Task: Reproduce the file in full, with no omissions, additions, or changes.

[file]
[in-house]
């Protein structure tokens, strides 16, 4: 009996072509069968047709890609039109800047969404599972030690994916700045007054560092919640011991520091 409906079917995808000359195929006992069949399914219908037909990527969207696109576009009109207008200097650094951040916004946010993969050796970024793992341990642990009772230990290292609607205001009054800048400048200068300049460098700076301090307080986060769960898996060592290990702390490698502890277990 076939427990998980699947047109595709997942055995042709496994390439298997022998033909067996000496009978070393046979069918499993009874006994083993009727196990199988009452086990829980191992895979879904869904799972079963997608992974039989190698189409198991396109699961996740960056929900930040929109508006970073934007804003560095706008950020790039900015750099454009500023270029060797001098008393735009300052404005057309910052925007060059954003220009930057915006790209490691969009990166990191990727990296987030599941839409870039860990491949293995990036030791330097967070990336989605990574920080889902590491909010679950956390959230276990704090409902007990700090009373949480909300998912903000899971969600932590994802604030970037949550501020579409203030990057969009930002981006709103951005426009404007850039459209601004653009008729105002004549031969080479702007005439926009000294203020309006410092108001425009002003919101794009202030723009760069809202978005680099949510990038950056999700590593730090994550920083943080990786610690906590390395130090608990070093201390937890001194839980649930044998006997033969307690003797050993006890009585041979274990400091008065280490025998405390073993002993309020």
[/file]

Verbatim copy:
[in-house]
């Protein structure tokens, strides 16, 4: 009996072509069968047709890609039109800047969404599972030690994916700045007054560092919640011991520091 409906079917995808000359195929006992069949399914219908037909990527969207696109576009009109207008200097650094951040916004946010993969050796970024793992341990642990009772230990290292609607205001009054800048400048200068300049460098700076301090307080986060769960898996060592290990702390490698502890277990 076939427990998980699947047109595709997942055995042709496994390439298997022998033909067996000496009978070393046979069918499993009874006994083993009727196990199988009452086990829980191992895979879904869904799972079963997608992974039989190698189409198991396109699961996740960056929900930040929109508006970073934007804003560095706008950020790039900015750099454009500023270029060797001098008393735009300052404005057309910052925007060059954003220009930057915006790209490691969009990166990191990727990296987030599941839409870039860990491949293995990036030791330097967070990336989605990574920080889902590491909010679950956390959230276990704090409902007990700090009373949480909300998912903000899971969600932590994802604030970037949550501020579409203030990057969009930002981006709103951005426009404007850039459209601004653009008729105002004549031969080479702007005439926009000294203020309006410092108001425009002003919101794009202030723009760069809202978005680099949510990038950056999700590593730090994550920083943080990786610690906590390395130090608990070093201390937890001194839980649930044998006997033969307690003797050993006890009585041979274990400091008065280490025998405390073993002993309020």